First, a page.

Keynote speaker addresses white privilege at YWCA’s first Racial Justice Summit

Robin+DiAngelo+speaks+about+white+privilege%2C+asking+white+audience+members+to+be+open+to+criticism.+DiAngelo+was+the+keynote+speaker+at+the+YWCA+Evanston%2FNorth+Shore%E2%80%99s+first+Racial+Justice+Summit.
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Keynote speaker addresses white privilege at YWCA’s first Racial Justice Summit

Robin DiAngelo speaks about white privilege, asking white audience members to be open to criticism. DiAngelo was the keynote speaker at the YWCA Evanston/North Shore’s first Racial Justice Summit.

Robin DiAngelo speaks about white privilege, asking white audience members to be open to criticism. DiAngelo was the keynote speaker at the YWCA Evanston/North Shore’s first Racial Justice Summit.

Lauren Duquette/The Daily Northwestern

Robin DiAngelo speaks about white privilege, asking white audience members to be open to criticism. DiAngelo was the keynote speaker at the YWCA Evanston/North Shore’s first Racial Justice Summit.

Lauren Duquette/The Daily Northwestern

Lauren Duquette/The Daily Northwestern

Robin DiAngelo speaks about white privilege, asking white audience members to be open to criticism. DiAngelo was the keynote speaker at the YWCA Evanston/North Shore’s first Racial Justice Summit.

Rishika Dugyala, Assistant City Editor

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Robin DiAngelo remembered being able to clearly observe racism in her community, but her feelings of inferiority kept her from speaking up.

DiAngelo said she grew up in poverty, worrying about having enough food to eat as she went through the cycle of homelessness and the foster care system. One day, she said she realized her silence was “maintaining white solidarity,” that her silence was “colluding with racism.”

So DiAngelo, the director of equity for Sound Generations, a nonprofit that helps senior citizens in the Washington area, dedicated herself to combatting racism with her educational background in white racial identity and race relations, she said. Thursday evening, DiAngelo urged white individuals to open their minds to an honest appraisal of their internalized superiority and racial privilege at the YWCA Evanston/North Shore’s first Racial Justice Summit.

More than 50 people gathered at Garrett-Evangelical Theological Seminary, 2121 Sheridan Road, for the “Mirrors and Methods: Tools for Creating Racial Equity” summit to hear DiAngelo’s keynote speech.

“I want to draw your attention to the fact that I’m white, so check it out,” DiAngelo said. “Very seldomly are white people asked to look in the mirror at themselves. And when I looked in the mirror, I would see many things about myself but that I was white was not one of them.”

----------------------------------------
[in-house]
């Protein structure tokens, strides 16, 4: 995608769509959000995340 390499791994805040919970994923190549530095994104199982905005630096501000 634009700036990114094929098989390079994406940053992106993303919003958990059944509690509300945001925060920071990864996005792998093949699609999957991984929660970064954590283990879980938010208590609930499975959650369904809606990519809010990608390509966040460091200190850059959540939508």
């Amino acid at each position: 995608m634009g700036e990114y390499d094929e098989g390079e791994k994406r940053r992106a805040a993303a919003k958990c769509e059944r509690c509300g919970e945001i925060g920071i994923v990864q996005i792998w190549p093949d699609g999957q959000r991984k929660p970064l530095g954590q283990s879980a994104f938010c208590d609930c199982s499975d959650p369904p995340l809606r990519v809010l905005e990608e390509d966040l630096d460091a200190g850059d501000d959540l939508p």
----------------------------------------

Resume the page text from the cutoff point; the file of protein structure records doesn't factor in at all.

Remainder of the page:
People will have the chance to explore how to combat racism with the help of additional speakers and facilitators in breakout sessions Friday, Eileen Heineman, co-director of racial justice programs at the YWCA, told The Daily.

The summit will also feature keynote speaker Brittney Cooper, an assistant professor of Women’s and Gender Studies and Africana Studies at Rutgers University. About 175 individuals signed up to attend the summit over the course of the two days. It was created to encourage collective action that would eventually change the “system of racism,” Heineman said.

DiAngelo said her speech was an address primarily to the white individuals in the audience to help them better understand the issues people of color face and the inherent privilege they may not notice in themselves.

She countered dominant white racial narratives such as the phrases “I was taught to treat everyone the same” and “This happened regardless of race,” and said the “racism is bad” attitude that permeates modern society makes white people defensive when confronted with in-depth conversations about racism.

DiAngelo also talked about how children pick up on the message that it is better to be white and how, even today, people of color are very underrepresented on boards of major institutions, including the U.S. Supreme Court.

“I’ve devoted my life to anti-racist work,” DiAngelo said. “But I do not call myself an anti-racist, and I do not call myself an ally. That is for people of color to decide.”

Audience members mainly questioned how to stop conceptualizing solutions and start taking action against racism.

“(DiAngelo) had some insights that, as an African American, wouldn’t have occurred to me because I have an African American lens,” Carmen Corbett, a member of the YWCA board, told The Daily. “If we’re ever going to get to a better place, we all have to be able to get in the other person’s skin. It’s important for me … to go to the extent that I can to try to understand what they don’t understand.”

Email: rishikadugyala2019@u.northwestern.edu
Twitter: @rdugyala822

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